Building Design magazine has launched its poll to find the ugliest building in the UK, for the Carbuncle Cup, named in honour of Prince Charles's remarks about modern architecture.
On the long list (but sadly not one of the final six) is the Shard, by Renzo Piano. The Shard deserves the award, because of the unattractive space around the base of the building, plus the fact the owners have the cheek to charge £24.95 (!!) for visitors (and £18.95 per child) to go to the viewing platform, as if they were offering a major cultural experience. The Eiffel Tower is the same height and costs £12.50, and the Empire State Building, which is higher, £17.
The worst thing about the Shard is what is represents – the rush to build ugly penis substitutes in central London, none of which have any sex appeal. Another repulsive bit of willy architecture (on a smaller scale) on the shortlist is the Redcar Beacon, originally known as the Vertical Pier. It's a feeble version of the horrible tower Anish Kapoor foisted on the Olympics – only this time, the metal ribbons that wrap around the building are purely decorative. Real piers are elegant. This is pedestrian.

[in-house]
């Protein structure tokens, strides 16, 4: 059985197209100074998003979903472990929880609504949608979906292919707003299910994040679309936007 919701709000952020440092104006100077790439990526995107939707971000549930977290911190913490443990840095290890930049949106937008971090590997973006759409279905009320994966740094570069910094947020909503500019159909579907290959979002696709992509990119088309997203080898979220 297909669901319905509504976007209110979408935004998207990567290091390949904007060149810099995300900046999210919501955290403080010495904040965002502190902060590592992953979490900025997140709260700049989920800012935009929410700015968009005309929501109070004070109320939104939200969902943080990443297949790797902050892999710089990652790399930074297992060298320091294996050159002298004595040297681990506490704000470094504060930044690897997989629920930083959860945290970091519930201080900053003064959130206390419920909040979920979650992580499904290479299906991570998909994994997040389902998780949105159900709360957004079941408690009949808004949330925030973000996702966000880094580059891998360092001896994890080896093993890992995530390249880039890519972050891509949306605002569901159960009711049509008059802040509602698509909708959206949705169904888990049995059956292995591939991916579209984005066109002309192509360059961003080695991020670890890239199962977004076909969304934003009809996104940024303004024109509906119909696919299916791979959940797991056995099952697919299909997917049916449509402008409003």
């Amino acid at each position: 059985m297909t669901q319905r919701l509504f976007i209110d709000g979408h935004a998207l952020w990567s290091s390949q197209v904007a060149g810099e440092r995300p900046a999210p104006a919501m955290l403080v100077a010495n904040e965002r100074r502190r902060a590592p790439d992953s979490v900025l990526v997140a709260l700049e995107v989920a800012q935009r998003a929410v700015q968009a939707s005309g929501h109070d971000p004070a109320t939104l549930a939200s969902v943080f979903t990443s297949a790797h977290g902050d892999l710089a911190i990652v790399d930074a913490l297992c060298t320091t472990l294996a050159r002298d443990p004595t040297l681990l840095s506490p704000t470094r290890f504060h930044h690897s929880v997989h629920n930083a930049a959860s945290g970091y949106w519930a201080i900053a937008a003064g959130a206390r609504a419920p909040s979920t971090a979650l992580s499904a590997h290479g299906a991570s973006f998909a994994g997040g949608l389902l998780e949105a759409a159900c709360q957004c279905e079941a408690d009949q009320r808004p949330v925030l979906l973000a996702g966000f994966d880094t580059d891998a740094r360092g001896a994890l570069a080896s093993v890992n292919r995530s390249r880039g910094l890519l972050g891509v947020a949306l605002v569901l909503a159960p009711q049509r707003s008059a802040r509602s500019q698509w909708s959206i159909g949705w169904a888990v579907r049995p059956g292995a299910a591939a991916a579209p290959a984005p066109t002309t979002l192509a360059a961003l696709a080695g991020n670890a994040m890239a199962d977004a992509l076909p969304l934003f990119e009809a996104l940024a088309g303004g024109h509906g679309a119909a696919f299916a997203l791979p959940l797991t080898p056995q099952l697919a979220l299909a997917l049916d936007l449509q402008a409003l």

Should Ukip member Godfrey Bloom stand down as MEP for Yorkshire and the Humber? I hope women who live in his constituency will study his latest set of politically incorrect observations. Last month he complained about aid going to Bongo Bongo Land, and now he opines that women are different from men because only the female sex cares about leaving the toilet seat up or leaving wet towels on the bed. He displays an asinine ignorance of women's role in history, claiming that in spite of years of training in art and music, and "significant leisure time in the 18th and 19th centuries, they have produced few great works". What about Mary Wollstonecraft, Jane Austen, Mary Shelley and the Brontës? Godfrey Bloom is a disgrace to the people he represents. What an oaf.